As programmers, we often encounter numbers written in binary or hexadecimal format. Mostly it is written as the context is made easier. For example, a set of flags is better represented as binary than integer. Here's an example :-

In such scenarios, it could get confusing as to what the number represents in integers. Many, here, would suggest creating a program in the language of your choice and using it for base conversion. So, here I explain how one can use BASH itself.

BASH allows base conversion very easily. Fire up a terminal and try this :-

So here we have a simple base converter. Interestingly, the base conversion allows to convert from any base to decimal this easily :

The above is sufficient to convert number given in any base to decimal value. Go ahead, try it out.

#define IS_TRUE 0b01 // same as 1 #define IS_FALSE 0b00 // same as 0 #define CONFIRM 0b10 // same as 2 #define DOUBTFUL 0b00 // same as 0This example might not be very common, but this demonstrates the use of binary representation. These flags are useful at binary level to facilitate " bit-level AND " and various other operations.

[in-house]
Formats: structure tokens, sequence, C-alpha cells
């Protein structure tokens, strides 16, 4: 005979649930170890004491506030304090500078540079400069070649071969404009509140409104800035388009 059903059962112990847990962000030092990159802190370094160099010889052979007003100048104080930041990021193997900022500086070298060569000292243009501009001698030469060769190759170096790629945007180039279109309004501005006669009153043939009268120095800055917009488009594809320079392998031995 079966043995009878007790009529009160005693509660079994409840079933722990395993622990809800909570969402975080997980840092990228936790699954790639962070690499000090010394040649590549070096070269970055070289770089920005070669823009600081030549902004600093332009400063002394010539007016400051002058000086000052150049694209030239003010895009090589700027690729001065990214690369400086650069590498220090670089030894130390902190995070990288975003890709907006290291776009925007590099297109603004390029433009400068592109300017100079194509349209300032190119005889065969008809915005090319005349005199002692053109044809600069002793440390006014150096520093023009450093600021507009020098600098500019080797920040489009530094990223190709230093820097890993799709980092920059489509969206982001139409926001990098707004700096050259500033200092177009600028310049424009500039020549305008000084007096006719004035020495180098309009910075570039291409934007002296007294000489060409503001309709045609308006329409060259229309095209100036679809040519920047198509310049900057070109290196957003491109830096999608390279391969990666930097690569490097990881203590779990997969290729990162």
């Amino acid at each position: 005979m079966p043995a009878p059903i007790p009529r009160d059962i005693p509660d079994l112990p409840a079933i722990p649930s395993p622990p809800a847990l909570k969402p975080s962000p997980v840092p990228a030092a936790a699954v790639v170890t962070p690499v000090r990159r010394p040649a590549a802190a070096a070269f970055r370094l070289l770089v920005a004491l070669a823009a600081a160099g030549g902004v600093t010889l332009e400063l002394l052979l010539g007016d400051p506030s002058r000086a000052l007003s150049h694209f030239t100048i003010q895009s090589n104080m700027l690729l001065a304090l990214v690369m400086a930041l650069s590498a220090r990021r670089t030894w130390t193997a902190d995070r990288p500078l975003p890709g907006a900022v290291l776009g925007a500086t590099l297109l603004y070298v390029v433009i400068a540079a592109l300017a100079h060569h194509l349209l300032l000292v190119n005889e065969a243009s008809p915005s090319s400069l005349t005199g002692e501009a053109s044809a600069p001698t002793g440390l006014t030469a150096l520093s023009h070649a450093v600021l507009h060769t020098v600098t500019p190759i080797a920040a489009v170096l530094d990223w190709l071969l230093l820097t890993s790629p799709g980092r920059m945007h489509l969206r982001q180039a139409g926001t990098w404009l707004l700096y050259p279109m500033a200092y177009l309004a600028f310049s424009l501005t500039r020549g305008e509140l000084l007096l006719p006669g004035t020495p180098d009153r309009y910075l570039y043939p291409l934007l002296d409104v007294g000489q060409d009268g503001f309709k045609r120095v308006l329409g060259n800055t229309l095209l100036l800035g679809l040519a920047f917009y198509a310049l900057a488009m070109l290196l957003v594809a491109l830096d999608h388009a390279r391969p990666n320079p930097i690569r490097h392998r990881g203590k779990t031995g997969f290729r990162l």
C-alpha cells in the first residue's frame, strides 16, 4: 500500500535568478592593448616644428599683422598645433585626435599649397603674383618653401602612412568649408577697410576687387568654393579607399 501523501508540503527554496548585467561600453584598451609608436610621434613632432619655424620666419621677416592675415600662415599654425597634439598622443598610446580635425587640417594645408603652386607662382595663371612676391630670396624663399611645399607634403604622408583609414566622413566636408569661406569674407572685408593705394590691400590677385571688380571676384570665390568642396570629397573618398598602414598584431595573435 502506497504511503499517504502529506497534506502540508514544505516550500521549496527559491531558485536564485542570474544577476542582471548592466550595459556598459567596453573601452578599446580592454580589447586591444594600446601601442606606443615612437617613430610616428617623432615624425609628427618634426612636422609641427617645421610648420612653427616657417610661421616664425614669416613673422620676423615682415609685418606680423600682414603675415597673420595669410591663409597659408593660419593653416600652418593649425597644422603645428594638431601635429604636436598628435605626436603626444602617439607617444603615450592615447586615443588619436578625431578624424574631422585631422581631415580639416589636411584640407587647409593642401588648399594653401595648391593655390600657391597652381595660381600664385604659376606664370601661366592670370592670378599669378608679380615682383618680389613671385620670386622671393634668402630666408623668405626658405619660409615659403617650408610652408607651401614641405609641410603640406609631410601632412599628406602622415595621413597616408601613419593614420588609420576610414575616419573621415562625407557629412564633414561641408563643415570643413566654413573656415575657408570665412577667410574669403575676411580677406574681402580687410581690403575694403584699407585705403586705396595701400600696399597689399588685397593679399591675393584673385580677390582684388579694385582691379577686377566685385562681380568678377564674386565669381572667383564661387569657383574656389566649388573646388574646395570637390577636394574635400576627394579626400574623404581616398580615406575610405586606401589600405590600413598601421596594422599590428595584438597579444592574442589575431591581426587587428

In such scenarios, it could get confusing as to what the number represents in integers. Many, here, would suggest creating a program in the language of your choice and using it for base conversion. So, here I explain how one can use BASH itself.

BASH allows base conversion very easily. Fire up a terminal and try this :-

echo $((2#1010101))I assume, I needn't explain

`$((<operation>))`

is necessary for mathematical operations in BASH. The output of the above command is 85, which is the decimal value of the number "0b1010101".So here we have a simple base converter. Interestingly, the base conversion allows to convert from any base to decimal this easily :

<base>#<number_in_base>

The above is sufficient to convert number given in any base to decimal value. Go ahead, try it out.

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